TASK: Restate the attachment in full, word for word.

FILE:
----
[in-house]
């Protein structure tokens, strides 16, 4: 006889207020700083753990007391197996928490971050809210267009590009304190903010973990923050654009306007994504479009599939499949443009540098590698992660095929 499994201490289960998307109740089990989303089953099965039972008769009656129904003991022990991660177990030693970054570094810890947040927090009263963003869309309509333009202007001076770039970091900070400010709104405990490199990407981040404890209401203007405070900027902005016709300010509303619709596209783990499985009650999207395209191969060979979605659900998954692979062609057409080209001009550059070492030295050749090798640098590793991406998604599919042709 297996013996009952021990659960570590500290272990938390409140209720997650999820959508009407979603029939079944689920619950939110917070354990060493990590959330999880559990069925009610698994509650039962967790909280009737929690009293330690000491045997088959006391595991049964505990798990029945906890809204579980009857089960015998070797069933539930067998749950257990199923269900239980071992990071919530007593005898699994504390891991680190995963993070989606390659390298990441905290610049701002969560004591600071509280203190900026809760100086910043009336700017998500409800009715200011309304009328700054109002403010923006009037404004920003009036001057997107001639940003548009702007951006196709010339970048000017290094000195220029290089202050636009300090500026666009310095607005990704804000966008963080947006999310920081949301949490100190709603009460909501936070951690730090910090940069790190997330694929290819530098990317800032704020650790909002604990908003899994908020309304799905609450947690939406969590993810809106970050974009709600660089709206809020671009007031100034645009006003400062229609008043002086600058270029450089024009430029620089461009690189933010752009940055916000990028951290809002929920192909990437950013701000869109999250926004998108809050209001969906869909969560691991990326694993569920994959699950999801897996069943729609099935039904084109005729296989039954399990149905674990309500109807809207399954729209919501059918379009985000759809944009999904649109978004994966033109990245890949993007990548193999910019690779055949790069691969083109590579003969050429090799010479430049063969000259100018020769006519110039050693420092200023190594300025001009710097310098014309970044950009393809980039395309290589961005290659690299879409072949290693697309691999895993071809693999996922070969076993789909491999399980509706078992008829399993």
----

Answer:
[in-house]
């Protein structure tokens, strides 16, 4: 006889207020700083753990007391197996928490971050809210267009590009304190903010973990923050654009306007994504479009599939499949443009540098590698992660095929 499994201490289960998307109740089990989303089953099965039972008769009656129904003991022990991660177990030693970054570094810890947040927090009263963003869309309509333009202007001076770039970091900070400010709104405990490199990407981040404890209401203007405070900027902005016709300010509303619709596209783990499985009650999207395209191969060979979605659900998954692979062609057409080209001009550059070492030295050749090798640098590793991406998604599919042709 297996013996009952021990659960570590500290272990938390409140209720997650999820959508009407979603029939079944689920619950939110917070354990060493990590959330999880559990069925009610698994509650039962967790909280009737929690009293330690000491045997088959006391595991049964505990798990029945906890809204579980009857089960015998070797069933539930067998749950257990199923269900239980071992990071919530007593005898699994504390891991680190995963993070989606390659390298990441905290610049701002969560004591600071509280203190900026809760100086910043009336700017998500409800009715200011309304009328700054109002403010923006009037404004920003009036001057997107001639940003548009702007951006196709010339970048000017290094000195220029290089202050636009300090500026666009310095607005990704804000966008963080947006999310920081949301949490100190709603009460909501936070951690730090910090940069790190997330694929290819530098990317800032704020650790909002604990908003899994908020309304799905609450947690939406969590993810809106970050974009709600660089709206809020671009007031100034645009006003400062229609008043002086600058270029450089024009430029620089461009690189933010752009940055916000990028951290809002929920192909990437950013701000869109999250926004998108809050209001969906869909969560691991990326694993569920994959699950999801897996069943729609099935039904084109005729296989039954399990149905674990309500109807809207399954729209919501059918379009985000759809944009999904649109978004994966033109990245890949993007990548193999910019690779055949790069691969083109590579003969050429090799010479430049063969000259100018020769006519110039050693420092200023190594300025001009710097310098014309970044950009393809980039395309290589961005290659690299879409072949290693697309691999895993071809693999996922070969076993789909491999399980509706078992008829399993």